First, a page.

Monday, 9 April 2018


Let’s try a little thought experiment. Imagine, just for one second, that the Labour Party has good in its heart. Let us, for a while, entertain the notion that people like John McDonnell honestly hold their views. Let’s put aside their visceral malice towards their political rivals and just take them at their word. They are the nice party, the caring party; they have the monopoly on kindness. So, how would a Labour government change anything at all in a meaningful way, which would bring about all the things they claim to stand for?

Alan Sugar was ennobled by the Labour Party, but he left them over Ed Miliband’s hopeless leadership and is once more attacking their hard left, anti-Zionist stance; they don’t much like Alan over at Momentum Central. To be fair he had no business being in the party in the first place, but like many from working class roots he naturally admired their former championing of the working man. But – and here’s the nub of it – despite the high talk Labour hates social mobility. Get on in life and you’ll become a class traitor in their eyes.

This is particularly exemplified by their determination to eradicate grammar schools. How dare schools stretch pupils and give them ideas above their station? And how dare they promote the idea that some can and will achieve more than others? When Tony Blair said “Our top priority was, is and always will be education, education, education...” I am willing to believe he was sincere. But the trouble with education is that young people learn to reason. Maybe the mantra would more correctly be rendered as ‘indoctrination, indoctrination, indoctrination’.

Even this can be excused if you accept that the world would be a happier place if we all just tolerated each other and rubbed along, but in their admirable zeal to ‘rescue’ the ‘most vulnerable in society’ they simply do not see the reality. Despite socialism’s best efforts people do eventually begin to think for themselves and it’s all a matter of perspective; when you are young and broke it seems entirely reasonable that others should ‘do more’ (pay) to improve your lot. When you are old and rich, like Lord Sugar, it is easy to be charitable and donate directly. It’s just everybody else wherein the problem lies.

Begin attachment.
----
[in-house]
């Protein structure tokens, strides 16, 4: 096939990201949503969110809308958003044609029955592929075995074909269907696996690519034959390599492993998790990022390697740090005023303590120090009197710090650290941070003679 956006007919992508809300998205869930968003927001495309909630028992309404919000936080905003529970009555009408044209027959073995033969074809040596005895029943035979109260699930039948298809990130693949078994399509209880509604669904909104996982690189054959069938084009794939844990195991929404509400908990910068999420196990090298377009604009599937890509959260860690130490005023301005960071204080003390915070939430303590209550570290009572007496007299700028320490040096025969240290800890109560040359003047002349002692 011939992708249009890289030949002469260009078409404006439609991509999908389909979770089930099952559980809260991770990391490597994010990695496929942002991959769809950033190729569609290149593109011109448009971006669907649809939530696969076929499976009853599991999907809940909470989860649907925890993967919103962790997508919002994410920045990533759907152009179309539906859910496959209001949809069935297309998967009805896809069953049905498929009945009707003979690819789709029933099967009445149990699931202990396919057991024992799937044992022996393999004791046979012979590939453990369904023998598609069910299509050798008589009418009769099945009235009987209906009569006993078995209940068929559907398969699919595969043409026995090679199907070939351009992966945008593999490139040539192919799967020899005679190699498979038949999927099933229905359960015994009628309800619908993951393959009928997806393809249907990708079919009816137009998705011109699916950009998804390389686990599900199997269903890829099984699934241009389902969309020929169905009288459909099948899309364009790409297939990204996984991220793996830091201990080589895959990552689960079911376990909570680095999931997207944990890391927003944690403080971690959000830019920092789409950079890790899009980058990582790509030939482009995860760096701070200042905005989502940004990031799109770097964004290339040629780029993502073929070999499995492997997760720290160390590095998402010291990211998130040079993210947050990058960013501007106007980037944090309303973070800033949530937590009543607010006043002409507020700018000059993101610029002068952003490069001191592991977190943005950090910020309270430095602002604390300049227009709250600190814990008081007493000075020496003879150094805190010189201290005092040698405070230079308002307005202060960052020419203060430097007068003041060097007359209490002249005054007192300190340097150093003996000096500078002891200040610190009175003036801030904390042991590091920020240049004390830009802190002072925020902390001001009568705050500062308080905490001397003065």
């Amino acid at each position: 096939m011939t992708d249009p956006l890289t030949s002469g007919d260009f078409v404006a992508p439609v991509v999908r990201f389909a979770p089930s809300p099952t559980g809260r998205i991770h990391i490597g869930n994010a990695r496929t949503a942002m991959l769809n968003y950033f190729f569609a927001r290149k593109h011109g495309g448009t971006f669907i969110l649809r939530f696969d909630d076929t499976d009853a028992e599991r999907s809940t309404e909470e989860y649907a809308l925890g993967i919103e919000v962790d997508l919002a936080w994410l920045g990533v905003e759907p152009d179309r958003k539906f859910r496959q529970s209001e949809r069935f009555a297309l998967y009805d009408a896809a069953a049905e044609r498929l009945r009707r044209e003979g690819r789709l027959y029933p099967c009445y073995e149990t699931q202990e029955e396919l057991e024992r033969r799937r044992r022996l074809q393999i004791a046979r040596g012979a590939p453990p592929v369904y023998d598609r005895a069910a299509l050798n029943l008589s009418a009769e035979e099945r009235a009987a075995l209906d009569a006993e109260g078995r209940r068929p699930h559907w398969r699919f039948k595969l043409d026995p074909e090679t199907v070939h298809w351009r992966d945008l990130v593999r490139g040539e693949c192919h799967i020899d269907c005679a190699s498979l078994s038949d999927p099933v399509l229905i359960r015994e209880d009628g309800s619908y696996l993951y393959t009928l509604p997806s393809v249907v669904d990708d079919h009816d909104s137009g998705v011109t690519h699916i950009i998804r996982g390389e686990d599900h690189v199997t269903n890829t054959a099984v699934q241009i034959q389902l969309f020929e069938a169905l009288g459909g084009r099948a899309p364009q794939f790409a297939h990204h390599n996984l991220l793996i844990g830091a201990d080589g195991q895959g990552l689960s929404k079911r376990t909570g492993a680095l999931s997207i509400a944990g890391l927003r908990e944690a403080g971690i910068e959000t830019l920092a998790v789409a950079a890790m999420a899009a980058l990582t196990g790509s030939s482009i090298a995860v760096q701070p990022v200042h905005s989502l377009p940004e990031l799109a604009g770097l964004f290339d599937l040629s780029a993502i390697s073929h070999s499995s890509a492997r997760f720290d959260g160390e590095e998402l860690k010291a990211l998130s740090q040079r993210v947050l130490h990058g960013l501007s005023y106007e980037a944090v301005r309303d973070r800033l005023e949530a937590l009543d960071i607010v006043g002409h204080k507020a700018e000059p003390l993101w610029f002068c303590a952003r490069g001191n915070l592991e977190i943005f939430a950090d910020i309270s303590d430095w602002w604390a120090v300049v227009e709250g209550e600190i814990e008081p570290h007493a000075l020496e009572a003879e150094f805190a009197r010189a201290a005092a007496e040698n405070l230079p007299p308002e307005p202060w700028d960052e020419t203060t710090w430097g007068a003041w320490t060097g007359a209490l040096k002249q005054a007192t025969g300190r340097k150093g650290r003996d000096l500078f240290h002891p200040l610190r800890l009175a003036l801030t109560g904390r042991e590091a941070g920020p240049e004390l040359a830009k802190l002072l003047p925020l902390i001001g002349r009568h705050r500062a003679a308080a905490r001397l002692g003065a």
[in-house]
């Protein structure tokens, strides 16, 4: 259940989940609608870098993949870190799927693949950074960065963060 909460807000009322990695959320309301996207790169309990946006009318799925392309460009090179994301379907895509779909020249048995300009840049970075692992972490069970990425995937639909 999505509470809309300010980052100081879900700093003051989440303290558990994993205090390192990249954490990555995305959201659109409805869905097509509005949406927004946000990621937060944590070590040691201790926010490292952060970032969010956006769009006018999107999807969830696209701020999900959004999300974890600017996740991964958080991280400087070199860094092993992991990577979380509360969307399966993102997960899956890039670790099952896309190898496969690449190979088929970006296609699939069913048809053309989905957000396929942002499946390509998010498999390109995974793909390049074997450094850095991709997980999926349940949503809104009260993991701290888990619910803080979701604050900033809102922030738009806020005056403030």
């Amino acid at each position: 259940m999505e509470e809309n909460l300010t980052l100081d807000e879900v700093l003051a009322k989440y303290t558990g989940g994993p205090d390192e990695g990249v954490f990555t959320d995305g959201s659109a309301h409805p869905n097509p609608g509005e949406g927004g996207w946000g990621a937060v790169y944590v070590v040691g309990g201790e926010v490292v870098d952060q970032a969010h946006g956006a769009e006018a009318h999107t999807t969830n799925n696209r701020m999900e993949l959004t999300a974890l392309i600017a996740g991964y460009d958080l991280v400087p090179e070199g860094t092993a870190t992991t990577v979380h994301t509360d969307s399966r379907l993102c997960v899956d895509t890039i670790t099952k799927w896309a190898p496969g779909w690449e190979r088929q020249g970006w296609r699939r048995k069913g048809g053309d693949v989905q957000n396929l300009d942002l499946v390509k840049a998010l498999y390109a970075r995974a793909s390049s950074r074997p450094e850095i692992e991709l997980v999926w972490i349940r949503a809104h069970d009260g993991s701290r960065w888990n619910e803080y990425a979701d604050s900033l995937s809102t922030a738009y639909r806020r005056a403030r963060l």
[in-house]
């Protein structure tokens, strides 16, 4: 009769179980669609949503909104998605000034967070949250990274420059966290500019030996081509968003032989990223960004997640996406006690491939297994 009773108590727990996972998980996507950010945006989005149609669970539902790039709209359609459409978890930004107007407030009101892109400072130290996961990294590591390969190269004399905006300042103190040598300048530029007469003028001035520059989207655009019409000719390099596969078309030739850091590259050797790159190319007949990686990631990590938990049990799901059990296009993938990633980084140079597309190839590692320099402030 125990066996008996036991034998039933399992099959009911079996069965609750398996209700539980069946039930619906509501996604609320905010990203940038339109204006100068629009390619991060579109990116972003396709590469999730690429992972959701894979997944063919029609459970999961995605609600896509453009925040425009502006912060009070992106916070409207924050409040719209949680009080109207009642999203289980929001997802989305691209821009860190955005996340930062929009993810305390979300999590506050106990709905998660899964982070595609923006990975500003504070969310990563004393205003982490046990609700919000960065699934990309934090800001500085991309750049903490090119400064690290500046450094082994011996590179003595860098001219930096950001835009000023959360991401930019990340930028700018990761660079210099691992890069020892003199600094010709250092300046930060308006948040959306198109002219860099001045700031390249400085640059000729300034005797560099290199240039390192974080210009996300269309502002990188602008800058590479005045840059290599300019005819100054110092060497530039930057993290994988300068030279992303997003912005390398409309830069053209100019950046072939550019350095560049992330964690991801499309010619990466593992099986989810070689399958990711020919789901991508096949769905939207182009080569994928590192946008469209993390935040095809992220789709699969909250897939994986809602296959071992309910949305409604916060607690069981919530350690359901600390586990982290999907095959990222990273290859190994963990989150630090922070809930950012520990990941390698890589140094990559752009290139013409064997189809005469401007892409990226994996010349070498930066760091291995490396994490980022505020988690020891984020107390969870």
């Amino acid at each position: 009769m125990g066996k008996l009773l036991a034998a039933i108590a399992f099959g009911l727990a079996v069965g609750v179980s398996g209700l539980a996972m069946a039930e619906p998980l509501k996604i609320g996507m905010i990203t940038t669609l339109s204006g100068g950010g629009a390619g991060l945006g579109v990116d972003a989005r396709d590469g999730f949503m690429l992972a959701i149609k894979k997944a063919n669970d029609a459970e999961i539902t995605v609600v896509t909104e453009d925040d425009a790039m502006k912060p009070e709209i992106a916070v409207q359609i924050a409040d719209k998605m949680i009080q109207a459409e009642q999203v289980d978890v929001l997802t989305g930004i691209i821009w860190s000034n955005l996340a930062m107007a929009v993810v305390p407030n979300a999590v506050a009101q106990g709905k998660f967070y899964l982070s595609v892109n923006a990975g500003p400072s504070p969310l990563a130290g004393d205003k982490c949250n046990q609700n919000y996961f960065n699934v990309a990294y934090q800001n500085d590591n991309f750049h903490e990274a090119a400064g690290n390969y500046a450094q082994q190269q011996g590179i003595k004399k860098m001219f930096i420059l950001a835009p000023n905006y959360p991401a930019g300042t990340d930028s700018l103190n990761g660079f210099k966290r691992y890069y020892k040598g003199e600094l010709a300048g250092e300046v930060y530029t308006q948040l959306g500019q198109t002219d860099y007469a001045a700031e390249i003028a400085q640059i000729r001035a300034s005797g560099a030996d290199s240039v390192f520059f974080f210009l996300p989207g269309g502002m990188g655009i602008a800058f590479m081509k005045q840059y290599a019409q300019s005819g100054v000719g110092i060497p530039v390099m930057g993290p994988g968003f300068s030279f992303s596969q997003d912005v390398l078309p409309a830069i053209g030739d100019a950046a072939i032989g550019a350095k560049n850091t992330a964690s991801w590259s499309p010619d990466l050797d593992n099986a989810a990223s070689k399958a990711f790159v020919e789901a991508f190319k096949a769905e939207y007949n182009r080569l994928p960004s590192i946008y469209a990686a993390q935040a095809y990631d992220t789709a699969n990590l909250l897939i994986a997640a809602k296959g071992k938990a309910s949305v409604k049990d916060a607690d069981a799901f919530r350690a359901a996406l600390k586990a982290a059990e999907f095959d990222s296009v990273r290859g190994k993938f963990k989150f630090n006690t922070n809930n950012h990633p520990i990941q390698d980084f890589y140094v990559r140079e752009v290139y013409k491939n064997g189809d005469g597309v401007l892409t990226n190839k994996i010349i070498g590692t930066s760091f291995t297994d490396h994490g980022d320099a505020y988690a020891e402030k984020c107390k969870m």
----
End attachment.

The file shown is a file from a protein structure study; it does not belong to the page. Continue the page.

The real fear for Labour is that once people start to make larger than average tax contributions they have the annoying tendency to want to know how their money is being spent. And once you begin to question the profligacy of flawed policies throwing money at lost causes, it is inevitable that your sympathies become somewhat dissipated. Labour simply cannot be the tide that lifts all boats because at their core they are all about robbing the rich. And the rich often used to be the poor.

Forget the current round of anti-Semitism, that is just another symptom of the Labour disease. Ideology harbours contradictions and equality is the most malign ideology there is; outwardly harmless, it slowly drives its host mad. Because in order to bring about equality you have to practise inequality and penalise those you used to praise. And just like a whipped dog that one day turns on its persecutor, when the policies that once controlled you now arouse your anger, your perspective shifts. That thought experiment? Think again.

1 comment:

  1. The beliefs we have are many and varied from the sublime to ridiculous. The sublime ones that are patently obviously true because logic, reason and all the information and evidence points to that being the case we tend to ignore and discard. The ridiculous ones are the ones which are provably false because they defy logic and reason and what we know tells us they are we have a tendency to embrace. Religions and socialism being perfect examples of ridiculous beliefs and yet the bulk of the worlds population embrace one or the other and sometimes both.